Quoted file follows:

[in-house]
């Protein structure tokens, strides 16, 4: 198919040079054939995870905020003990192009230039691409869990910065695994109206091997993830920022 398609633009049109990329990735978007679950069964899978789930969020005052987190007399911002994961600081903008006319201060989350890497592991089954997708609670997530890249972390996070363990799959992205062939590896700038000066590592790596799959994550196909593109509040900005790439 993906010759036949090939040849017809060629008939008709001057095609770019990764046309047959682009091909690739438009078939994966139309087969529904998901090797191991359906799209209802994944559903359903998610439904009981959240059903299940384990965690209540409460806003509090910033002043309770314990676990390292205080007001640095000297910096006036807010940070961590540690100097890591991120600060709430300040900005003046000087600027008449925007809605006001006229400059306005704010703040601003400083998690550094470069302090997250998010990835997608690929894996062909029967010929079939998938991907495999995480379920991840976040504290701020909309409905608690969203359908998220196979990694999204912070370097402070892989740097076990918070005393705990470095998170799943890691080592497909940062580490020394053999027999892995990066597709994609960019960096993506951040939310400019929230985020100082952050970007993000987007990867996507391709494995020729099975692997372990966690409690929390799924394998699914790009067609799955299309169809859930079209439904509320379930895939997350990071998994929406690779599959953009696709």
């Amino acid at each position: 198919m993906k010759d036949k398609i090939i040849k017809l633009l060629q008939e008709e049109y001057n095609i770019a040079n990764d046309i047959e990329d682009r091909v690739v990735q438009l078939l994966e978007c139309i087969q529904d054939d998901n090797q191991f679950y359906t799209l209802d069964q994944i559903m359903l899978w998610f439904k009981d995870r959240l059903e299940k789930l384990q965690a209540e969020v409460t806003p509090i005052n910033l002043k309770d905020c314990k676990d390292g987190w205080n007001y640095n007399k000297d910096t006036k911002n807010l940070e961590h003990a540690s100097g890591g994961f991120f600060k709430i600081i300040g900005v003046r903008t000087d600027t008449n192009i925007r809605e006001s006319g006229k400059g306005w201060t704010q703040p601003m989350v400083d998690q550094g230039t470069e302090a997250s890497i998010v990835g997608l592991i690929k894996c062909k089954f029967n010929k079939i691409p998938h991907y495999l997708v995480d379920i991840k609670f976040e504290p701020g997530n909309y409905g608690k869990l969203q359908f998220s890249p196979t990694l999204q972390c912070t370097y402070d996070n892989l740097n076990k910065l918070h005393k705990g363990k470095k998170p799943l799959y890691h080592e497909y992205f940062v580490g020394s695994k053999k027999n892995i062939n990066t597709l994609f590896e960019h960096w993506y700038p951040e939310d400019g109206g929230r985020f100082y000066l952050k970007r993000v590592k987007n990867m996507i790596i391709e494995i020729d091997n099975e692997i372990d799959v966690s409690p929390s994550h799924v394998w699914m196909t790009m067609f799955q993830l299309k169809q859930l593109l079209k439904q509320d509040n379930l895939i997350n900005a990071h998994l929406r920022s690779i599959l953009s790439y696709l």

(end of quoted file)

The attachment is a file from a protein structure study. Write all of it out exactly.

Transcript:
[in-house]
């Protein structure tokens, strides 16, 4: 198919040079054939995870905020003990192009230039691409869990910065695994109206091997993830920022 398609633009049109990329990735978007679950069964899978789930969020005052987190007399911002994961600081903008006319201060989350890497592991089954997708609670997530890249972390996070363990799959992205062939590896700038000066590592790596799959994550196909593109509040900005790439 993906010759036949090939040849017809060629008939008709001057095609770019990764046309047959682009091909690739438009078939994966139309087969529904998901090797191991359906799209209802994944559903359903998610439904009981959240059903299940384990965690209540409460806003509090910033002043309770314990676990390292205080007001640095000297910096006036807010940070961590540690100097890591991120600060709430300040900005003046000087600027008449925007809605006001006229400059306005704010703040601003400083998690550094470069302090997250998010990835997608690929894996062909029967010929079939998938991907495999995480379920991840976040504290701020909309409905608690969203359908998220196979990694999204912070370097402070892989740097076990918070005393705990470095998170799943890691080592497909940062580490020394053999027999892995990066597709994609960019960096993506951040939310400019929230985020100082952050970007993000987007990867996507391709494995020729099975692997372990966690409690929390799924394998699914790009067609799955299309169809859930079209439904509320379930895939997350990071998994929406690779599959953009696709």
């Amino acid at each position: 198919m993906k010759d036949k398609i090939i040849k017809l633009l060629q008939e008709e049109y001057n095609i770019a040079n990764d046309i047959e990329d682009r091909v690739v990735q438009l078939l994966e978007c139309i087969q529904d054939d998901n090797q191991f679950y359906t799209l209802d069964q994944i559903m359903l899978w998610f439904k009981d995870r959240l059903e299940k789930l384990q965690a209540e969020v409460t806003p509090i005052n910033l002043k309770d905020c314990k676990d390292g987190w205080n007001y640095n007399k000297d910096t006036k911002n807010l940070e961590h003990a540690s100097g890591g994961f991120f600060k709430i600081i300040g900005v003046r903008t000087d600027t008449n192009i925007r809605e006001s006319g006229k400059g306005w201060t704010q703040p601003m989350v400083d998690q550094g230039t470069e302090a997250s890497i998010v990835g997608l592991i690929k894996c062909k089954f029967n010929k079939i691409p998938h991907y495999l997708v995480d379920i991840k609670f976040e504290p701020g997530n909309y409905g608690k869990l969203q359908f998220s890249p196979t990694l999204q972390c912070t370097y402070d996070n892989l740097n076990k910065l918070h005393k705990g363990k470095k998170p799943l799959y890691h080592e497909y992205f940062v580490g020394s695994k053999k027999n892995i062939n990066t597709l994609f590896e960019h960096w993506y700038p951040e939310d400019g109206g929230r985020f100082y000066l952050k970007r993000v590592k987007n990867m996507i790596i391709e494995i020729d091997n099975e692997i372990d799959v966690s409690p929390s994550h799924v394998w699914m196909t790009m067609f799955q993830l299309k169809q859930l593109l079209k439904q509320d509040n379930l895939i997350n900005a990071h998994l929406r920022s690779i599959l953009s790439y696709l």